18. Clenched jaws-- especially while sleeping.
19. Facial tics, spasmodic foot movements, habitual fist clenching and similar repeated physical acts done unintentionally or unaware.
20. Grinding of teeth-- especially while sleeping.
21. Chronic depression... extended periods of feeling down for no reason.
22. Chronically stiff or sore neck or shoulder muscles.
23. Stomach ulcers.
There is a lot of research out there that suggests that people with hidden resentments and anger have higher instances of physical illness and disease such as cancer and heart disease. Are you struggling with unresolved, hidden anger? It could be very beneficial for you to dive into this! Find out what it's all about and gain peace within your heart, mind, and body today!
Joleen Watson, MS, LMFT, NCC, is a therapist at Imagine Hope Counseling Group. She enjoys doing marriage counseling, relationship counseling, couples counseling, and individual counseling. Imagine Hope also specializes in family, child and adolescent counseling and serves Indianapolis area including the surrounding areas of Carmel, Noblesville, Zionsville, Westfield, and Fishers.
Some of us are better at letting go than others. We all struggle with this concept at some point during our lives. The sensation of holding on gives us this false sense of control, security, and drains us of our energy. Sometimes, we hold on anyway because we do not know how to let go. I hope this week gives you some hints as to how to make that happen.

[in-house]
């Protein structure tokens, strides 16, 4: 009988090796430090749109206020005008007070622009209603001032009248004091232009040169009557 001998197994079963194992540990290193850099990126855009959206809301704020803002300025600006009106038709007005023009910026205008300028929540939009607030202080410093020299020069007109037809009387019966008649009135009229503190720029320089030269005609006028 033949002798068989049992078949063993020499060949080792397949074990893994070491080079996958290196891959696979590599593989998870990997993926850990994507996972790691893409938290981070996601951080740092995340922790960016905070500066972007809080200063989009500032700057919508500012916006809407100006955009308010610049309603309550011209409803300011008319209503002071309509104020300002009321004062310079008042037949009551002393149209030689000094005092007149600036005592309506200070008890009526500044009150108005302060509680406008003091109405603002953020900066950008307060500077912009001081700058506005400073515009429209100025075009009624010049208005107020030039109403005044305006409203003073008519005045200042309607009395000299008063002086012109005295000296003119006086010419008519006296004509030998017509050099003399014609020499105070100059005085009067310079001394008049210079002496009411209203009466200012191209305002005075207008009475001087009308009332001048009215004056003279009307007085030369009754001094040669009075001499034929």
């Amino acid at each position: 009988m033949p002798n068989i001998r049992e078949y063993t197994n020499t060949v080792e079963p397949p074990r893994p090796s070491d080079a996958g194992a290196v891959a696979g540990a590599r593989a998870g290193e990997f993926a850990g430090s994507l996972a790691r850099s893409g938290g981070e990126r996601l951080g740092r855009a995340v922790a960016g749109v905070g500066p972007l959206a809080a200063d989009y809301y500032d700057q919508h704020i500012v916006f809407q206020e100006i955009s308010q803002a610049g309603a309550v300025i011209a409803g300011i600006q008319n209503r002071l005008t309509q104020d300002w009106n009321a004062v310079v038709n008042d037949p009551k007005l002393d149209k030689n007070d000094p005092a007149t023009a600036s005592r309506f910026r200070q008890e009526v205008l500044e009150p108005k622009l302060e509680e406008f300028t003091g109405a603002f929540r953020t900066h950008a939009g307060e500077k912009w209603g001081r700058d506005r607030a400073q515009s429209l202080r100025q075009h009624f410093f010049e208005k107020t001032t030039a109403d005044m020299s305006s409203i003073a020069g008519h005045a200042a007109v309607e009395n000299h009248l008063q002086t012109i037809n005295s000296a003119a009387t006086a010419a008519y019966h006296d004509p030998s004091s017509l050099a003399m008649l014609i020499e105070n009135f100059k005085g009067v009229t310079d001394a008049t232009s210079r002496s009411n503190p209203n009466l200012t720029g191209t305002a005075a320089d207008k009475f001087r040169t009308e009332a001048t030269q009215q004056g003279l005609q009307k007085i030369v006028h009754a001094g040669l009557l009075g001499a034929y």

Day after day we hear people talk about the difficulty they have with letting things go. Sometimes it's related to codependency and the trouble they have with not controlling others. Sometimes it's when a person has trouble with an addict in their life. Others just have trouble letting go of old wounds and resentments. So we thought we would help our readers see what "letting go" actually means, and clear up any misconceptions about it.
This week, we are discussing abandonment issues, and the struggle that individuals with abandonment issues go through. Part 1 and part 2 describe abandonment issues, and part 3 begins to describe the stages that abandonment issues can take.
I want to reiterate what Tamara said, this is different than the normal stages of grief and loss. Everyone experiences these stages.
The abandonment we are discussing goes far beyond that. It pushes something in us that causes us to react to things differently than "normal" grief and loss would.
I am going to discuss 2 more stages today: